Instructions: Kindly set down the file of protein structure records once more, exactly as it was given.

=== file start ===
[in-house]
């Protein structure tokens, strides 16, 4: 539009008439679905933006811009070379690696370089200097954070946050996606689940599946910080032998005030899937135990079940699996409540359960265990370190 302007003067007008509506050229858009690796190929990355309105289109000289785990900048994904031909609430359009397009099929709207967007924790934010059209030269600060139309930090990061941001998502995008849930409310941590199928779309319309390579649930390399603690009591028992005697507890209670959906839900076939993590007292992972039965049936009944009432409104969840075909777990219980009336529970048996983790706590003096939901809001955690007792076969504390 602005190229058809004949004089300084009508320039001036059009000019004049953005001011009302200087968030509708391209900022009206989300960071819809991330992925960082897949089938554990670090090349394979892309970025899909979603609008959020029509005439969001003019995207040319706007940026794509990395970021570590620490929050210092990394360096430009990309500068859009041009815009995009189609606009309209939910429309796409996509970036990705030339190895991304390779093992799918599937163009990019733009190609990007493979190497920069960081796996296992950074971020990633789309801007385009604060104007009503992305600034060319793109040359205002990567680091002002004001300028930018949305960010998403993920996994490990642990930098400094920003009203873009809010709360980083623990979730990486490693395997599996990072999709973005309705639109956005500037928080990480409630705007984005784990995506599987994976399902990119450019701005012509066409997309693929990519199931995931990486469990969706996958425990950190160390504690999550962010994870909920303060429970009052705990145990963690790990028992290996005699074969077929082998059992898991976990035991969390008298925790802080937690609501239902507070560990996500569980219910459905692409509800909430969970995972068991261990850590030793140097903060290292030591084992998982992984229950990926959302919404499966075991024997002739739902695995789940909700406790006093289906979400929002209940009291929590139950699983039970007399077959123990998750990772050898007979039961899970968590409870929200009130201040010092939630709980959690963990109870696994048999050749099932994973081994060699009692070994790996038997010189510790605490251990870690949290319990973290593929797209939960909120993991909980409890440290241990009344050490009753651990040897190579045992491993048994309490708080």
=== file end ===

[in-house]
């Protein structure tokens, strides 16, 4: 539009008439679905933006811009070379690696370089200097954070946050996606689940599946910080032998005030899937135990079940699996409540359960265990370190 302007003067007008509506050229858009690796190929990355309105289109000289785990900048994904031909609430359009397009099929709207967007924790934010059209030269600060139309930090990061941001998502995008849930409310941590199928779309319309390579649930390399603690009591028992005697507890209670959906839900076939993590007292992972039965049936009944009432409104969840075909777990219980009336529970048996983790706590003096939901809001955690007792076969504390 602005190229058809004949004089300084009508320039001036059009000019004049953005001011009302200087968030509708391209900022009206989300960071819809991330992925960082897949089938554990670090090349394979892309970025899909979603609008959020029509005439969001003019995207040319706007940026794509990395970021570590620490929050210092990394360096430009990309500068859009041009815009995009189609606009309209939910429309796409996509970036990705030339190895991304390779093992799918599937163009990019733009190609990007493979190497920069960081796996296992950074971020990633789309801007385009604060104007009503992305600034060319793109040359205002990567680091002002004001300028930018949305960010998403993920996994490990642990930098400094920003009203873009809010709360980083623990979730990486490693395997599996990072999709973005309705639109956005500037928080990480409630705007984005784990995506599987994976399902990119450019701005012509066409997309693929990519199931995931990486469990969706996958425990950190160390504690999550962010994870909920303060429970009052705990145990963690790990028992290996005699074969077929082998059992898991976990035991969390008298925790802080937690609501239902507070560990996500569980219910459905692409509800909430969970995972068991261990850590030793140097903060290292030591084992998982992984229950990926959302919404499966075991024997002739739902695995789940909700406790006093289906979400929002209940009291929590139950699983039970007399077959123990998750990772050898007979039961899970968590409870929200009130201040010092939630709980959690963990109870696994048999050749099932994973081994060699009692070994790996038997010189510790605490251990870690949290319990973290593929797209939960909120993991909980409890440290241990009344050490009753651990040897190579045992491993048994309490708080």